Anatomy of a Homemade Blast Machine

Anatomy of a Homemade Blast Machine

By on Sep 10 2015



Here at Sandblastingmachines.com, we enjoy hearing stories from our customers about the jobs they have undertaken with the tools they purchased through us. One such loyal customer with a story to tell is Tom Frederico of Frederico Wrecking in Delray Beach, FL.

Tom came to us looking for parts to build a homemade sandblasting machine. Although we are always eager to help, our top concern in this instance was Tom's safety if he did decide to follow through with the project. Being the professional that he is, however, Tom assured us that he knew what he was doing and was taking the proper safety precautions as necessary.

Rig1

I looked at [my] old sandblaster and said to myself, 'This is a simple idea to copy,' " said Tom, I had a large propane tank in my yard and thought that this would be big enough and strong enough to take all the pressures a 125 [PSI] compressor can put out. "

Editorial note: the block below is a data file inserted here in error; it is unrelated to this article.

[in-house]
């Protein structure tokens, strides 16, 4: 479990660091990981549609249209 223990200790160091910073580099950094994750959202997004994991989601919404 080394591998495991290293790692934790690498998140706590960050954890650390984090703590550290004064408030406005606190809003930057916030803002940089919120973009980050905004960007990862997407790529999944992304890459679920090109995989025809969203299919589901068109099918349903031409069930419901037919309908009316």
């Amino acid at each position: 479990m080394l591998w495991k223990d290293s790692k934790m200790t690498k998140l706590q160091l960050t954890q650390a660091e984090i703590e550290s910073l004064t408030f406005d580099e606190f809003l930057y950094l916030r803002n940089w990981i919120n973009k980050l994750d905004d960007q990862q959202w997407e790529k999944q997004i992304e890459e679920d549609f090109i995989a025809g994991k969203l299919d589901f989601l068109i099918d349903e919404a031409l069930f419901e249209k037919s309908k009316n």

Assembly of the machine took over one year according to Tom, largely due to his workload and other equipment repairs. Once he reached a point where the main components were ready, Tom took the tank to a friend of his who installed handles, wheels, a seat for the pop-up plug, and an inspection door.

Rig2

Tom then called us back to order the remainder of the essential equipment needed to properly use a sandblasting machine, including filters, hoses, nozzles, a helmet, and a suit.

This started out to be a copy of a simple version of a professional model but after talking to [Sandblastingmachines.com] and considering the size factor, I decided to go about it in the safest way, " said Tom. We blasted three truck frames so far with four 60-yard dump trailers to follow. "

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The question remained though: was it all worth it?

According to Tom, It was worth it to me because I love making things, and it was fun doing, and I didn't have to shell out six or eight thousand dollars at one time. "

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*Neither SandblastingMachines.com nor Industrial Outpost endorse the building of homemade blast machines; these are specialized pieces of heavy machinery and can be dangerous when not used properly.


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